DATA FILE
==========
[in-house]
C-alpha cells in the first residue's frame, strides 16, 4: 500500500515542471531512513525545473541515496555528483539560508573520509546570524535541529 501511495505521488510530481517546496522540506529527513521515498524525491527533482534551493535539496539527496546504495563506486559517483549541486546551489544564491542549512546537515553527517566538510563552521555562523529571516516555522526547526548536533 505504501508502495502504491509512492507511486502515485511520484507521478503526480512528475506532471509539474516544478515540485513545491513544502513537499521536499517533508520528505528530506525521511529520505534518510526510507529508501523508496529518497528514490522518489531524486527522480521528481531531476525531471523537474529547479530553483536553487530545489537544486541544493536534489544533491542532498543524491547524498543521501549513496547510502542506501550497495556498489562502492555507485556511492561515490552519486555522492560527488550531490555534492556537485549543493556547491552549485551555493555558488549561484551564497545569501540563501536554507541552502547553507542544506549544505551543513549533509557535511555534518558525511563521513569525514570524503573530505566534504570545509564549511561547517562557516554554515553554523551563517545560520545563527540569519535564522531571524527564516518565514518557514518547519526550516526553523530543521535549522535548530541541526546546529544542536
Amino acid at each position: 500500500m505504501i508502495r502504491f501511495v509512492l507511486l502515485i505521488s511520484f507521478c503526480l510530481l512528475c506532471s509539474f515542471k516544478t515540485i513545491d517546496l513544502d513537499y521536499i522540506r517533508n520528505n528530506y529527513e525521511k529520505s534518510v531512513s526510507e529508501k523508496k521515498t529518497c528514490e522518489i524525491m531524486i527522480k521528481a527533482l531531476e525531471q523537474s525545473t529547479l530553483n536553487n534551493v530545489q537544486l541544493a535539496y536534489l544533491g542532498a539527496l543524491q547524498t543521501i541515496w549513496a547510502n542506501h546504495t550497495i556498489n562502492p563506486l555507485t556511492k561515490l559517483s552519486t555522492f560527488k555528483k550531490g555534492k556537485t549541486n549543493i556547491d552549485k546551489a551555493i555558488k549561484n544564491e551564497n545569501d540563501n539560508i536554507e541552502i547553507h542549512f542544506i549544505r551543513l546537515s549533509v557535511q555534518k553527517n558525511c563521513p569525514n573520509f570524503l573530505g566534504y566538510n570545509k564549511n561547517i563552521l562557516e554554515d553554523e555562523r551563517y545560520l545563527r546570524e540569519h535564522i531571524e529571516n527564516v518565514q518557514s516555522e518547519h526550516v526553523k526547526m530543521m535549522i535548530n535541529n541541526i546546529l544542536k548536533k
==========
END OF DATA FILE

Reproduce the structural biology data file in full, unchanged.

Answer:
[in-house]
C-alpha cells in the first residue's frame, strides 16, 4: 500500500515542471531512513525545473541515496555528483539560508573520509546570524535541529 501511495505521488510530481517546496522540506529527513521515498524525491527533482534551493535539496539527496546504495563506486559517483549541486546551489544564491542549512546537515553527517566538510563552521555562523529571516516555522526547526548536533 505504501508502495502504491509512492507511486502515485511520484507521478503526480512528475506532471509539474516544478515540485513545491513544502513537499521536499517533508520528505528530506525521511529520505534518510526510507529508501523508496529518497528514490522518489531524486527522480521528481531531476525531471523537474529547479530553483536553487530545489537544486541544493536534489544533491542532498543524491547524498543521501549513496547510502542506501550497495556498489562502492555507485556511492561515490552519486555522492560527488550531490555534492556537485549543493556547491552549485551555493555558488549561484551564497545569501540563501536554507541552502547553507542544506549544505551543513549533509557535511555534518558525511563521513569525514570524503573530505566534504570545509564549511561547517562557516554554515553554523551563517545560520545563527540569519535564522531571524527564516518565514518557514518547519526550516526553523530543521535549522535548530541541526546546529544542536
Amino acid at each position: 500500500m505504501i508502495r502504491f501511495v509512492l507511486l502515485i505521488s511520484f507521478c503526480l510530481l512528475c506532471s509539474f515542471k516544478t515540485i513545491d517546496l513544502d513537499y521536499i522540506r517533508n520528505n528530506y529527513e525521511k529520505s534518510v531512513s526510507e529508501k523508496k521515498t529518497c528514490e522518489i524525491m531524486i527522480k521528481a527533482l531531476e525531471q523537474s525545473t529547479l530553483n536553487n534551493v530545489q537544486l541544493a535539496y536534489l544533491g542532498a539527496l543524491q547524498t543521501i541515496w549513496a547510502n542506501h546504495t550497495i556498489n562502492p563506486l555507485t556511492k561515490l559517483s552519486t555522492f560527488k555528483k550531490g555534492k556537485t549541486n549543493i556547491d552549485k546551489a551555493i555558488k549561484n544564491e551564497n545569501d540563501n539560508i536554507e541552502i547553507h542549512f542544506i549544505r551543513l546537515s549533509v557535511q555534518k553527517n558525511c563521513p569525514n573520509f570524503l573530505g566534504y566538510n570545509k564549511n561547517i563552521l562557516e554554515d553554523e555562523r551563517y545560520l545563527r546570524e540569519h535564522i531571524e529571516n527564516v518565514q518557514s516555522e518547519h526550516v526553523k526547526m530543521m535549522i535548530n535541529n541541526i546546529l544542536k548536533k